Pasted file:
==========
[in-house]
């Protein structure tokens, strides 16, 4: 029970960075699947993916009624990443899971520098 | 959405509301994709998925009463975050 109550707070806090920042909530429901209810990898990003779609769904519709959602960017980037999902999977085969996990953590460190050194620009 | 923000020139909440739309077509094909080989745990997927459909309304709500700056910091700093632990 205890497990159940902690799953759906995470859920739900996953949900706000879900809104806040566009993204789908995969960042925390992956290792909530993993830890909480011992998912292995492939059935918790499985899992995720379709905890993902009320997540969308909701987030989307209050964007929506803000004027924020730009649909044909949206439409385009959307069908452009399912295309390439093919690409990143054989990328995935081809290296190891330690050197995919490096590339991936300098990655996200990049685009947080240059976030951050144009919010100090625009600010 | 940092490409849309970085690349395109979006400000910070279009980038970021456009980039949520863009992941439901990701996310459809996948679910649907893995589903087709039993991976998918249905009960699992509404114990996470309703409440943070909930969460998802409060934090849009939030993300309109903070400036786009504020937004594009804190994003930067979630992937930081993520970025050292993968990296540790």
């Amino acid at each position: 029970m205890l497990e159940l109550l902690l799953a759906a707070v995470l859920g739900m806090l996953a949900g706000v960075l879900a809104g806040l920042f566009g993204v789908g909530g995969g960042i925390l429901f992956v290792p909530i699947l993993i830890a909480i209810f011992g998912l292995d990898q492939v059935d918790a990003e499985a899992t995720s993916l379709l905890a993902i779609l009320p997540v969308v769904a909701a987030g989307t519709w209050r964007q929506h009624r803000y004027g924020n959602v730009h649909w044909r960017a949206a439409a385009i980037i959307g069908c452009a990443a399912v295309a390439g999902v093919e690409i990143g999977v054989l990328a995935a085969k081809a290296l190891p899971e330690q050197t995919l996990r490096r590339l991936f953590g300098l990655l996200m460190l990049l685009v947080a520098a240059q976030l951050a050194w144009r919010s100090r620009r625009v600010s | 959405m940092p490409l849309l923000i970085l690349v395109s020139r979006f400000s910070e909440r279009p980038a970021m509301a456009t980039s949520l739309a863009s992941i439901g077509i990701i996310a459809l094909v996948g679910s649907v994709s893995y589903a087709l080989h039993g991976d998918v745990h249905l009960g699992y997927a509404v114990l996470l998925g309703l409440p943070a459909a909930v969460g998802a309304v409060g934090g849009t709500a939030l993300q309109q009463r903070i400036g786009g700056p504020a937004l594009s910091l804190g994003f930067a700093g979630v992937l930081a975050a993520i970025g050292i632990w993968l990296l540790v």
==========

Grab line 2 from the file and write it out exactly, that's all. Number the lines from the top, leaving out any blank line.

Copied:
């Protein structure tokens, strides 16, 4: 029970960075699947993916009624990443899971520098 | 959405509301994709998925009463975050 109550707070806090920042909530429901209810990898990003779609769904519709959602960017980037999902999977085969996990953590460190050194620009 | 923000020139909440739309077509094909080989745990997927459909309304709500700056910091700093632990 205890497990159940902690799953759906995470859920739900996953949900706000879900809104806040566009993204789908995969960042925390992956290792909530993993830890909480011992998912292995492939059935918790499985899992995720379709905890993902009320997540969308909701987030989307209050964007929506803000004027924020730009649909044909949206439409385009959307069908452009399912295309390439093919690409990143054989990328995935081809290296190891330690050197995919490096590339991936300098990655996200990049685009947080240059976030951050144009919010100090625009600010 | 940092490409849309970085690349395109979006400000910070279009980038970021456009980039949520863009992941439901990701996310459809996948679910649907893995589903087709039993991976998918249905009960699992509404114990996470309703409440943070909930969460998802409060934090849009939030993300309109903070400036786009504020937004594009804190994003930067979630992937930081993520970025050292993968990296540790």